How to Start a Pumpkin Patch Business

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A pumpkin patch can be a lucrative seasonal business, especially if it offers more than just the opportunity to pick out a pumpkin. Like all other agricultural businesses, operating a pumpkin patch requires proper licensing, the use of heavy farming equipment, tolerance for seasonal ebbs and flows, and effective marketing.

Starting a Pumpkin Patch Business

Starting a pumpkin patch business has two primary components: the business of operating a pumpkin patch and the literal pumpkin patch. If an aspiring entrepreneur already has land set aside for a pumpkin patch, he is a step ahead of others who need to find land for sale or for lease to grow their pumpkin patches. Beyond obtaining land, the business owner has to actually grow the pumpkins, which is a process that starts in the spring. Pumpkins have a growing cycle of about 120 days.

The other component of starting a pumpkin patch business is registering the business with the state. If the business owner already operates a licensed farm, he does not have to register the pumpkin patch as a separate business. If the pumpkin patch is an entirely new operation, the business owner must register his business with the state and the IRS. This subjects him to tax liability but also enables him to write off business expenses, hire employees and take advantage of any farm subsidies for which he is eligible.

Planning and Growing a Pumpkin Patch

During the early planning stages, an aspiring pumpkin grower should determine whether she plans to solely sell pumpkins directly to the public or if she plans on selling pumpkins wholesale. Selling pumpkins wholesale requires a significantly larger parcel of land than operating a direct-to-consumer pumpkin patch, which in turn requires more labor, a larger irrigation system and a greater investment in commercial farming equipment. It also requires the pumpkin patch owner to cultivate relationships with wholesale buyers, which might be grocery stores, box stores or food product manufacturers.

A smaller-scale pumpkin patch requires less startup capital and ongoing investment than a patch that will be selling pumpkins wholesale, but it requires just as much planning and certain other types of planning that are not part of creating a commercial pumpkin patch. A pumpkin patch meant to attract visitors for days of family pumpkin picking and other autumnal activities requires a greater amount of social media marketing, word-of-mouth marketing and engaging attractions that will bring visitors to the farm and generate profit.

Think About Expenses

Along with coming up with pumpkin patch ideas, the farm’s operator has to build a budget that accounts for all the expenses associated with operating a pumpkin patch. These expenses include:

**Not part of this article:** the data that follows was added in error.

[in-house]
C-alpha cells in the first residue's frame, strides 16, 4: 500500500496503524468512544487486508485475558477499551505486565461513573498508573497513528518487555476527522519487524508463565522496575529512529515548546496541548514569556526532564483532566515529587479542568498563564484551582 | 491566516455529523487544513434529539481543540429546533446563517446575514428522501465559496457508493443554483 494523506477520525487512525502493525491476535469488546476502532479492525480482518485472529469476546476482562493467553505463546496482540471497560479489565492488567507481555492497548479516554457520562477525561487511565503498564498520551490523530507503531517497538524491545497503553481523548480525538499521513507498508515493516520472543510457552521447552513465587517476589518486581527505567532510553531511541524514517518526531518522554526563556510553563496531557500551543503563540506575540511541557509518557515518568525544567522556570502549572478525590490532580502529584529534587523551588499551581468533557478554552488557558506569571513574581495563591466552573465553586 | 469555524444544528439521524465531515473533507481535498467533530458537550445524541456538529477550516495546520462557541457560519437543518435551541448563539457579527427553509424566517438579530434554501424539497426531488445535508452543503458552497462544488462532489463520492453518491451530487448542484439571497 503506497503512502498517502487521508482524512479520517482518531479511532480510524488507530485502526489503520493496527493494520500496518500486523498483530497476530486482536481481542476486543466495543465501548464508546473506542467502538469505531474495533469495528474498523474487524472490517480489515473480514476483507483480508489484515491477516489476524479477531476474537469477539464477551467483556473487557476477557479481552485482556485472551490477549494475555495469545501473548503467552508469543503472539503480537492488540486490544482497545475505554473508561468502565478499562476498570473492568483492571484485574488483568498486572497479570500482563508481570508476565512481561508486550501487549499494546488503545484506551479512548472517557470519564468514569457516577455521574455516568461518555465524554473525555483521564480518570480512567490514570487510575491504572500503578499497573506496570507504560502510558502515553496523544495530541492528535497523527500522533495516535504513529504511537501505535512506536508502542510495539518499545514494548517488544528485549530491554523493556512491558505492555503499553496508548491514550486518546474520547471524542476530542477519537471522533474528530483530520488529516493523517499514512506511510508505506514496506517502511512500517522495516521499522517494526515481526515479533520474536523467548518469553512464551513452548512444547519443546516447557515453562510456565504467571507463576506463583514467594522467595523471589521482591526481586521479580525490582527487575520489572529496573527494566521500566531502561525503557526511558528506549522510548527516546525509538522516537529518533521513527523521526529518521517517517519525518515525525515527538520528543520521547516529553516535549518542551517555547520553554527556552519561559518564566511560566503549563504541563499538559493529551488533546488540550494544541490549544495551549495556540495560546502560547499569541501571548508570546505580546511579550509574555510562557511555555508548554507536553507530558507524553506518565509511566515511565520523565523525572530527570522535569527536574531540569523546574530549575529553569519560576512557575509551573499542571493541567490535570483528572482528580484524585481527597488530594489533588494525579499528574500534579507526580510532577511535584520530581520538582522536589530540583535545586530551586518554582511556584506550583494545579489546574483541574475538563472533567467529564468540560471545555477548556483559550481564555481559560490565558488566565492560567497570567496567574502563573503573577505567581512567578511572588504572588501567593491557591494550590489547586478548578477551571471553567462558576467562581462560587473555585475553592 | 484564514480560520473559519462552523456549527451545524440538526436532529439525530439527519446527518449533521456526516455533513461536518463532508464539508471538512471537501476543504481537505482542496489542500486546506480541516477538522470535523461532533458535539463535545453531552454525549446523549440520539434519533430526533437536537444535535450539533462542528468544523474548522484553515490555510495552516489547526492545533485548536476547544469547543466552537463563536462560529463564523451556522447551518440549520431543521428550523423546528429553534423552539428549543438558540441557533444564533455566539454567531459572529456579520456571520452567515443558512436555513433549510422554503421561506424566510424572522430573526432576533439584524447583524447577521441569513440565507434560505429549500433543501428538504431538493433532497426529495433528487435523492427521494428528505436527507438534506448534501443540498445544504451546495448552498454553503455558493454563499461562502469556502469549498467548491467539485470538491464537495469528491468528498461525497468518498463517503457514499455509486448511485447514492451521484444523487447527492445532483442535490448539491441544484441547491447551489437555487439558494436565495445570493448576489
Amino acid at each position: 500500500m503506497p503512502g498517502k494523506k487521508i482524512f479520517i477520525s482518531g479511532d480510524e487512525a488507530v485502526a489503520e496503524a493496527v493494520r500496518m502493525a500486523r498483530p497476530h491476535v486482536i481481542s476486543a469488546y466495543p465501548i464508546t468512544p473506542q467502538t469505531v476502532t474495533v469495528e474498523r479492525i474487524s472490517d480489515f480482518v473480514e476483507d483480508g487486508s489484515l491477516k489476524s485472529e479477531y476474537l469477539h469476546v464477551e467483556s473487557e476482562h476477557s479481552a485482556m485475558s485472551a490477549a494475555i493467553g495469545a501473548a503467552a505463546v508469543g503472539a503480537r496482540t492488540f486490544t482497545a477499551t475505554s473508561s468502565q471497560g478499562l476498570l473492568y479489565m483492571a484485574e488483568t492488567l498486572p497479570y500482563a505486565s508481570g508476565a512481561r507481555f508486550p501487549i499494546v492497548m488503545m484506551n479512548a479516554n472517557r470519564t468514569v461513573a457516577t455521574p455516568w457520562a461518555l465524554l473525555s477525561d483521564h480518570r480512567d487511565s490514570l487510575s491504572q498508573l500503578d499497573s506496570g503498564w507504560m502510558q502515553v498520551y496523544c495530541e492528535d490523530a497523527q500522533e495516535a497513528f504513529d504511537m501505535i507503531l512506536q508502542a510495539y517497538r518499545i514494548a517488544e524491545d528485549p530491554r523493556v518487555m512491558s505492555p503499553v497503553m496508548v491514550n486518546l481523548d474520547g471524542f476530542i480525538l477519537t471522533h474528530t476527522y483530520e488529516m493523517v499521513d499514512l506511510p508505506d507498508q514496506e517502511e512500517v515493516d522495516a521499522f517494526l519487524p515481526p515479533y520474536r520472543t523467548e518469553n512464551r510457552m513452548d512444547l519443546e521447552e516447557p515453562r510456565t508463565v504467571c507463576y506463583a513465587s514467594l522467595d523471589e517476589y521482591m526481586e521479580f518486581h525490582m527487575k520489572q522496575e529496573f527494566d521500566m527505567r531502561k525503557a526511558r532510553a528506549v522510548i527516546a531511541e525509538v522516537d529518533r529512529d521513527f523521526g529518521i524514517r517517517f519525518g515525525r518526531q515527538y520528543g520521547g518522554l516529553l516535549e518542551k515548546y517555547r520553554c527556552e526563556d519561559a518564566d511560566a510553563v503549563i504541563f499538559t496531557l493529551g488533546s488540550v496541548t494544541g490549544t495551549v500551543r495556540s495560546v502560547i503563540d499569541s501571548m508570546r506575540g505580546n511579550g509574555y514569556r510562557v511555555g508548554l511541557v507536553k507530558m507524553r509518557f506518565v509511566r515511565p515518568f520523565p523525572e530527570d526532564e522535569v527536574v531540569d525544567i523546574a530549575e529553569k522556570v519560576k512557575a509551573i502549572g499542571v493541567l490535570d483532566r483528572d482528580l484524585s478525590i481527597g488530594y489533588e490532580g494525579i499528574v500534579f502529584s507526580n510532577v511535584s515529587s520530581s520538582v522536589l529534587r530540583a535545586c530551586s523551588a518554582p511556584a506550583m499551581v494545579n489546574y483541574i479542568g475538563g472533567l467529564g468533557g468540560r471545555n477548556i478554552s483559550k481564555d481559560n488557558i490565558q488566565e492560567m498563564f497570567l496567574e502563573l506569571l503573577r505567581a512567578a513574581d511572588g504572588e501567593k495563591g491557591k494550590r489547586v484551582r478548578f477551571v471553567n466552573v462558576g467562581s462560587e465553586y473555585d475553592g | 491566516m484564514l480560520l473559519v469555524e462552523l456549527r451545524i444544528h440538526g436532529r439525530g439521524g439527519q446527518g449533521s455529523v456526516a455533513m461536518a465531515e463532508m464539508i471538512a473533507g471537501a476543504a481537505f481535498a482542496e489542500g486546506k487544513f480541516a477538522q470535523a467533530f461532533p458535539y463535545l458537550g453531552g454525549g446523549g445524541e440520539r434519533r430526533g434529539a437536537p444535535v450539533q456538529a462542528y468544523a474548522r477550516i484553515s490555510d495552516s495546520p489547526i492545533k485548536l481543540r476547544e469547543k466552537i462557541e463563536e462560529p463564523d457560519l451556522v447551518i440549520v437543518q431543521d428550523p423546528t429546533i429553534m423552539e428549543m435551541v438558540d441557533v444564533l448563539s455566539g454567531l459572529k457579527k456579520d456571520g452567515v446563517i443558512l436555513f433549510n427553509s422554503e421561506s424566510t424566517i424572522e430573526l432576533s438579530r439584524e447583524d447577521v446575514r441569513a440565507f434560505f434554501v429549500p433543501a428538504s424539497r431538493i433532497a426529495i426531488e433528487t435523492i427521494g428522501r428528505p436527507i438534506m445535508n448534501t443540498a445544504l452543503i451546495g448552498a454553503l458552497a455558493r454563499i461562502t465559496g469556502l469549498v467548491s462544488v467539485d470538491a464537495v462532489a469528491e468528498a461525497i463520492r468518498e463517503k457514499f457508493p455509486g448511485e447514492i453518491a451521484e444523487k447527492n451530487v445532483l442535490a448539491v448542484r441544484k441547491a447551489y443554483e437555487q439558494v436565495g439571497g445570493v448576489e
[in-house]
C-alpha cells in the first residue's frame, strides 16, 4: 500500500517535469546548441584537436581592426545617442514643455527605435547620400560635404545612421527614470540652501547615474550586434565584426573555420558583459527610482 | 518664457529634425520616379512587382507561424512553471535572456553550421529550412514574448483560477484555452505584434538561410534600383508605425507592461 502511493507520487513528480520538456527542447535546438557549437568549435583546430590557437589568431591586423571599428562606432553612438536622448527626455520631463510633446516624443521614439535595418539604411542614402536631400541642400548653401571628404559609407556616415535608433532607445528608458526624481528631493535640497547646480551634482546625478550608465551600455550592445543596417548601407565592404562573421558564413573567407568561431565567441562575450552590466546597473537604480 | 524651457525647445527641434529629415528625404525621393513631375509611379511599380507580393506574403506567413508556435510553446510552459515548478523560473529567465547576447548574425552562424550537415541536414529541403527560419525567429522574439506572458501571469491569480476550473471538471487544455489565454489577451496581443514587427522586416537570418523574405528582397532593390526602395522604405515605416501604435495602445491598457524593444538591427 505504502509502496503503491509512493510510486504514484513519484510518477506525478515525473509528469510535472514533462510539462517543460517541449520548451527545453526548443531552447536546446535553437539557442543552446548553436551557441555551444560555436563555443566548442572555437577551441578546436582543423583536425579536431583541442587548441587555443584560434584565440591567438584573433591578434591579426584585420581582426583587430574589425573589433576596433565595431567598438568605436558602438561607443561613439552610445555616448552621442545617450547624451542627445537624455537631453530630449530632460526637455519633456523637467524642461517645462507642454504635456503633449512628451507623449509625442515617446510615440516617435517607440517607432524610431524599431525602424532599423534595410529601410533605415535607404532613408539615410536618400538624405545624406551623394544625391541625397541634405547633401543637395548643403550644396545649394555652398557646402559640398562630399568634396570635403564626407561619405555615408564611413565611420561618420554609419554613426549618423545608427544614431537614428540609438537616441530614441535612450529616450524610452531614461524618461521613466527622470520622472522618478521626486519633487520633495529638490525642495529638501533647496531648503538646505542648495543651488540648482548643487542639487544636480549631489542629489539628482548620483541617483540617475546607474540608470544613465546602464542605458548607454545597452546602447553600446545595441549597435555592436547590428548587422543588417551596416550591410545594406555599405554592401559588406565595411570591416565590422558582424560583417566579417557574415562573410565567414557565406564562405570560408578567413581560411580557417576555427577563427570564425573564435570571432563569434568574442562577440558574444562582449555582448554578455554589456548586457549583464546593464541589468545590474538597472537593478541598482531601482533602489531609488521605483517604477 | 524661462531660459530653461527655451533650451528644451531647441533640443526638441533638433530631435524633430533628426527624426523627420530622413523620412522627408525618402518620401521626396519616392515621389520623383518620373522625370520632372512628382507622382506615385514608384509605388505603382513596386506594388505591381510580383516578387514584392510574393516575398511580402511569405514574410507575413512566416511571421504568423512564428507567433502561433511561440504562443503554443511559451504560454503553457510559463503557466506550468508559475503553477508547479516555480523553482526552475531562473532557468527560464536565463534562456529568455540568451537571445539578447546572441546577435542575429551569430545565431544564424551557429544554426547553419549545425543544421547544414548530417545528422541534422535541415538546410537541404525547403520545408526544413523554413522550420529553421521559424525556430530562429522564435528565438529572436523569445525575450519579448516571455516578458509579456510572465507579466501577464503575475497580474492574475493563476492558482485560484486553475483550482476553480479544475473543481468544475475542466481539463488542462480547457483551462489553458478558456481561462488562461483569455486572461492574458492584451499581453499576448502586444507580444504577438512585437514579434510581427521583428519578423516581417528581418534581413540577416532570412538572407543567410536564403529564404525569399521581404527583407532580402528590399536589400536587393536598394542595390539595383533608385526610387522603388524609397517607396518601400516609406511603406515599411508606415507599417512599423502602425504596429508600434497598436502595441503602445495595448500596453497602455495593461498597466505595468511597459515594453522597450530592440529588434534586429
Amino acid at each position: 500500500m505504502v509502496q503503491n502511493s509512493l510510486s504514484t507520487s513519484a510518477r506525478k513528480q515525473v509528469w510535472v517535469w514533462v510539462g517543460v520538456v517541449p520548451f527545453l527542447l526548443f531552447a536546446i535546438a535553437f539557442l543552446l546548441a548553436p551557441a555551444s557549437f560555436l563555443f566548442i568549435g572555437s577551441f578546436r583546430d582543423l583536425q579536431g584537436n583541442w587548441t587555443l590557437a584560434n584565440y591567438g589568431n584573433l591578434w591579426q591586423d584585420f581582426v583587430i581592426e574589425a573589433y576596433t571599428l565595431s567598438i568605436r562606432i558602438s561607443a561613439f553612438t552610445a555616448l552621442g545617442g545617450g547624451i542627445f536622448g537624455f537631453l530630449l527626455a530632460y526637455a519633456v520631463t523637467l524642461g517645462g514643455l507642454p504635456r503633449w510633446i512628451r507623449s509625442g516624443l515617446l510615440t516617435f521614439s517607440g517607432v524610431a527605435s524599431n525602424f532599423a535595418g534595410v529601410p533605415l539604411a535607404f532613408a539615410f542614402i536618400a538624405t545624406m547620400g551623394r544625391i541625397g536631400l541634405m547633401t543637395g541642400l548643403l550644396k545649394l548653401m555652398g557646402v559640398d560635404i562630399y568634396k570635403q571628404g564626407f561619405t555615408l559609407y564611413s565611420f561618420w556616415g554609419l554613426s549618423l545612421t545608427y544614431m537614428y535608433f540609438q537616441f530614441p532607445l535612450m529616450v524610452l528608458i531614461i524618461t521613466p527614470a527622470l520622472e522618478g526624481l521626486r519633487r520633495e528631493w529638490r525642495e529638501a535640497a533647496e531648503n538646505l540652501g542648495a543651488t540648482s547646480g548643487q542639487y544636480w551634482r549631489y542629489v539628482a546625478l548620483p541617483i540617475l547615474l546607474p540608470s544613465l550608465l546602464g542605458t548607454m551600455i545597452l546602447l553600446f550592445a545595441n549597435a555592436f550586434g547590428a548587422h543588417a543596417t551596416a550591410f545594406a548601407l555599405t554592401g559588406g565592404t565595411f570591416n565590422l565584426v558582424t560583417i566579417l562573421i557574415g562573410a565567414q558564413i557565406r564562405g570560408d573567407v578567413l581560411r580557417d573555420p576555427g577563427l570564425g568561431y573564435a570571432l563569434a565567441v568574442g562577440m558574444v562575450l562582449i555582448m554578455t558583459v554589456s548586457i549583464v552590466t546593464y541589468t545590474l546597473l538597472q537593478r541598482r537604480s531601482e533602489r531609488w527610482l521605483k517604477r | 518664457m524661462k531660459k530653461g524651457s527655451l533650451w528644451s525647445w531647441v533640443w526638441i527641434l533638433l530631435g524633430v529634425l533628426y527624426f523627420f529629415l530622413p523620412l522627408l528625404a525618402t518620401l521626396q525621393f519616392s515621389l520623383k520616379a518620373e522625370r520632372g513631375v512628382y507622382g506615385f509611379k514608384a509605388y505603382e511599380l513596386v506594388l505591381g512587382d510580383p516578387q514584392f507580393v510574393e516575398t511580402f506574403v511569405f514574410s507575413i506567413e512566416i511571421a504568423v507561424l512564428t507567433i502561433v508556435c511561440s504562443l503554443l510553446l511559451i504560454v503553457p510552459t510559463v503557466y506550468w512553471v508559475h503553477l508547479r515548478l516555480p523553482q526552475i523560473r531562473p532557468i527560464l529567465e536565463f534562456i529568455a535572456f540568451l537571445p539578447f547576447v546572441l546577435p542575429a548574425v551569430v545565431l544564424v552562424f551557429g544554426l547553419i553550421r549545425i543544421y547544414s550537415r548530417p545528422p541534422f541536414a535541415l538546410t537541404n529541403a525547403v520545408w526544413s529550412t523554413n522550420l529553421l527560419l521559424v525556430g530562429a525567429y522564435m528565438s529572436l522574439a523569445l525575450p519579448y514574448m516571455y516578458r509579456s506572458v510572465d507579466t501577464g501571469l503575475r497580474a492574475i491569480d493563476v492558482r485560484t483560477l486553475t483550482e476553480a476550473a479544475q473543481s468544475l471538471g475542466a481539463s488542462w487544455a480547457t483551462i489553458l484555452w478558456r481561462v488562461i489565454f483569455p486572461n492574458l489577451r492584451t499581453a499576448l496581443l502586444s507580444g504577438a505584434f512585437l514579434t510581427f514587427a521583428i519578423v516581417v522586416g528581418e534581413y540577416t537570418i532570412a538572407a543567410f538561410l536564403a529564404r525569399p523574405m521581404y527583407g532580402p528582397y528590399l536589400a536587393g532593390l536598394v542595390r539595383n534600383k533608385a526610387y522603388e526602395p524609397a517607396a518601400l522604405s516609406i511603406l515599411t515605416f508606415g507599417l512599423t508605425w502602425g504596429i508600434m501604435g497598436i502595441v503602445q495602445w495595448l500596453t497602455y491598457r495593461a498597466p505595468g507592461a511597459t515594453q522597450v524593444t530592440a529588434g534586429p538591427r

• Workers’ wages
  • Utility costs
  • Equipment costs
  • Equipment maintenance
  • Fertilizers
  • Pumpkin seeds
  • Activity operation costs

Engaging Pumpkin Patch Ideas

A popular way to attract visitors to a pumpkin patch is to offer fun activities. A few examples of fun pumpkin patch ideas are:

  • Hayrides
  • A petting zoo
  • Pumpkin painting
  • A snack stand with apple cider, old-fashioned donuts and other fall treats
  • A corn maze
  • A haunted house
  • Costumed characters

Marketing a Pumpkin Patch

The last component of launching a successful pumpkin patch business is marketing. A pumpkin patch owner can create social media posts advertising her pumpkin patch and all it offers, like a haunted hayride or a petting zoo. She can use video marketing to showcase specific activities at the pumpkin patch and create hashtags to spread the word about the pumpkin patch and all it has to offer.

In addition to social media marketing, the pumpkin patch owner can engage in more traditional forms of marketing like posting flyers around town and creating a billboard. She can also offer promotions, like two-for-one hayride admission on specific dates or a free pumpkin to every child who shows up in a Halloween costume to attract families.

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About the Author

Lindsay Kramer has been a full-time writer since 2014. In that time, she's experienced the ups, downs and crazy twists life tends to take when you're launching, building and leading a small business. As a small business owner, her favorite aspect about writing in this field is helping other small business owners and aspiring entrepreneurs become more fluent in the terminology and concepts they face in this role. Previously, she's written on entrepreneurship for 99designs and covered business law topics for law firms.

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